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Collecting more taxes than is absolutely necessary is legalized robbery. —President Calvin CoolidgeSt. Nick and Taxes
Once upon a time, there was an original St. Nicholas. It's true; he was Nickolas of Myra (now southern Turkey), and he was a very devout Christian and generous man. As a young man, he secretly gave gold to three young girls, providing a dowry for marriage and preventing them from being sold into slavery and prostitution. Later, he became an important leader of his community. As a bishop in the Christian church, his people were starving, and ships filled with grain were anchored in a nearby harbor. Bishop Nickolas convinced the sailors that divine intervention would replace the siphoned off grain before it reached its destination.
"Father, we dare not because our cargo was measured at Alexandria and we must deliver all of it to the Emperor Constantine!"
Bishop Nickolas answered, "Do what I tell you, and upon your return, the Emperor's Officers will not find the cargo short!" Legend claims Constantine received the entire cargo as originally shipped.
To those of us who know excessive taxation destroys freedom, it is interesting to learn about St. Nicholas' negotiations with Emperor Constantine to lower his cruel and excessive taxes on the people of Myra.
Bishop Nickolas went to the capitol, pleaded with Constantine to lower the taxes on the people of Myra, and Constantine greatly reduced the taxes. Bishop Nickolas asked to have the imperial decree be made in writing. And legend claims, Bishop Nickolas tied the decree to a stick and threw the decree in the ocean, which was received by the people of Myra.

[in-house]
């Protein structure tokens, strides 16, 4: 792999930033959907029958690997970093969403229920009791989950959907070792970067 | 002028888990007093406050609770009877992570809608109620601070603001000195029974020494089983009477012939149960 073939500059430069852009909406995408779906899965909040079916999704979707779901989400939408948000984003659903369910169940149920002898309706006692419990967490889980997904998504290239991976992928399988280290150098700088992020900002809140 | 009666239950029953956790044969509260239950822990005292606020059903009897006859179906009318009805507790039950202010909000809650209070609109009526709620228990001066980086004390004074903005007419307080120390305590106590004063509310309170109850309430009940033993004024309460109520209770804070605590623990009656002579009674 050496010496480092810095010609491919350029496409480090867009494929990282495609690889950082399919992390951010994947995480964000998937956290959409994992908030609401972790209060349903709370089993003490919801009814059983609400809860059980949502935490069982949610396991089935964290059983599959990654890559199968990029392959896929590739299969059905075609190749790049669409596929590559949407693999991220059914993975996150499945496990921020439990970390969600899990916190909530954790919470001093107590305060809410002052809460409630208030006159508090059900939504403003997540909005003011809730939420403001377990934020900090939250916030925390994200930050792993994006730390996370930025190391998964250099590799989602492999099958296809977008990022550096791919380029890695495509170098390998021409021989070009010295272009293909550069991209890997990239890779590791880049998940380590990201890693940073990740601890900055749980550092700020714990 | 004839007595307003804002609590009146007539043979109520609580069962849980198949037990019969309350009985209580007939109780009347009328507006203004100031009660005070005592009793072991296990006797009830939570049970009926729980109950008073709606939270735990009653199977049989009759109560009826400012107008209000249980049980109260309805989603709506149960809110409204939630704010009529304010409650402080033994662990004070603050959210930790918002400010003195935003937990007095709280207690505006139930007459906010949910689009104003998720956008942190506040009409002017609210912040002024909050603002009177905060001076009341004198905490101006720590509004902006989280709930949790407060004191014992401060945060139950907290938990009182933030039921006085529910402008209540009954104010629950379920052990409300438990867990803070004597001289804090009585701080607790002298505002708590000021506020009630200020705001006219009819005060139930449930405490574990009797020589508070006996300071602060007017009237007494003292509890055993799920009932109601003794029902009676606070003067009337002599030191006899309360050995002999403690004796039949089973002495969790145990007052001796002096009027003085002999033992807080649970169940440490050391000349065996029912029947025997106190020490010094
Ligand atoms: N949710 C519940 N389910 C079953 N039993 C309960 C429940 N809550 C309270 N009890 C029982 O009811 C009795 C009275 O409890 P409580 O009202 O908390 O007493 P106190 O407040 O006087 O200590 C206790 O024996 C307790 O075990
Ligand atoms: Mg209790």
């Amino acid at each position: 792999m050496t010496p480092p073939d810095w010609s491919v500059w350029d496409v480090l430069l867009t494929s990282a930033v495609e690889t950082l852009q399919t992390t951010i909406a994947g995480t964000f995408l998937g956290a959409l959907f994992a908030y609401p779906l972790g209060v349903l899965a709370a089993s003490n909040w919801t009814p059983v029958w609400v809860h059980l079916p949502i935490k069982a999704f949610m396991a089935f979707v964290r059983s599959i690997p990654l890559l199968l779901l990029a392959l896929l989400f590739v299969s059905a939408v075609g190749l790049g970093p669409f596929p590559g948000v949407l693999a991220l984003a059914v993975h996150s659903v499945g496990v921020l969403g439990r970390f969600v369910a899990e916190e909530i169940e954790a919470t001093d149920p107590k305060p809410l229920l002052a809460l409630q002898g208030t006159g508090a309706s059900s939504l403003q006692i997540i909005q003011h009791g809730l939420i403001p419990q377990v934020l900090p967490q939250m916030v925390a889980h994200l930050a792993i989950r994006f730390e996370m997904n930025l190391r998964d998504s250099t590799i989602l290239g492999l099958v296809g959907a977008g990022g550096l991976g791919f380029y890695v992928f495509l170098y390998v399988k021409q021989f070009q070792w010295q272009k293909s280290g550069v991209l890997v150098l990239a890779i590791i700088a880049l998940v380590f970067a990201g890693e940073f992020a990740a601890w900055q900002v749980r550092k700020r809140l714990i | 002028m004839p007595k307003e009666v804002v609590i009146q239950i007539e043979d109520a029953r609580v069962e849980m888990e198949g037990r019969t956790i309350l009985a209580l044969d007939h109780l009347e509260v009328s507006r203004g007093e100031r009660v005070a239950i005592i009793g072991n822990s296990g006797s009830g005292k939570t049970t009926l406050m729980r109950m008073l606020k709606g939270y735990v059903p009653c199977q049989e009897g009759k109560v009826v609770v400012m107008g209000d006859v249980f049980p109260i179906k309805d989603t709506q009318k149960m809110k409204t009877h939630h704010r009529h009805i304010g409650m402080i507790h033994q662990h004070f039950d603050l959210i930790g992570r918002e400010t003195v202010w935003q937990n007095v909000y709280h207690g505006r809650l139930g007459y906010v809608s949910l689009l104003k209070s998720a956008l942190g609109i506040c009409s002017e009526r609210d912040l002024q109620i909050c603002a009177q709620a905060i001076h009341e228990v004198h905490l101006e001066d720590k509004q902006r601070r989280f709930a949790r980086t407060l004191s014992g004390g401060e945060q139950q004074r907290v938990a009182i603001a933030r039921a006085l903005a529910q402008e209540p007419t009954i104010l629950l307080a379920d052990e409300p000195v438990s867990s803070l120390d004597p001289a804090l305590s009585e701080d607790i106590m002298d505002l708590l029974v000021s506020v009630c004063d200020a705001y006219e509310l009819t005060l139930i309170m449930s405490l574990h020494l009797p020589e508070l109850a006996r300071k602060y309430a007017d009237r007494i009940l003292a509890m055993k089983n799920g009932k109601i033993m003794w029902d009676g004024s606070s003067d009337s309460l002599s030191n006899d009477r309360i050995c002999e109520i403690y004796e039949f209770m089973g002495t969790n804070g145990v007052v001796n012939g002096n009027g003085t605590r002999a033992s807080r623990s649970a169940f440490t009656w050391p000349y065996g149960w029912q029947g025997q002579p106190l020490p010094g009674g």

A few days later, Constantine was persuaded by his finance minister that the tax rate was too low and the empire needed more revenue. Bishop Nickolas was called back to the imperial palace and was told by Constantine of a revised higher rate. Bishop Nickolas told Constantine that lower tax rate was already in effect. Constantine sent a runner to Myra, and lo-and-behold the lower rate was indeed the law. According to historical claims, the people of Myra enjoyed the low tax rates for about a century.
Okay, this is about year 320 A.D., and legends and myths abound. But, what is a constant fact? The amount and form of taxation defines and controls a society. It was true in ancient times and is still holds true today.
Constantine ruthlessly taxed as much as could be tolerated to consolidate his imperial power. The citizens of Myra knew the heavy tax burden was confiscating their time, work and entrepreneurial advancement. They formed a special-interest group and appointed Bishop Nickolas to make their case for lower taxes before the mighty Emperor Constantine. Early on, Constantine accepted Christianity as his church, and, during his reign, Constantine consolidated his power primarily through two forces: enormous taxes and the church. Hence, Bishop Nickolas was the perfect envoy to reduce the taxes for the people of Myra. Constantine granted a favor to a powerful church leader – lower taxes - in exchange for the Bishop's loyalty.
Ah... politics where power and taxation are always present, and special-interest politics always lurks. The Saint protected his people. The Emperor expanded his power. Good people, even Saints, are often ruthlessly used by men of power.
Enough about politics, power and taxation. The life and legend of St. Nickolas morphed over time into a jolly, gift-giving man called Santa Claus! Read the article on Adam English, an associate professor of religion at Campbell University in Buies Creek, N.C., and his book, “The Saint Who Would Be Santa Claus.”
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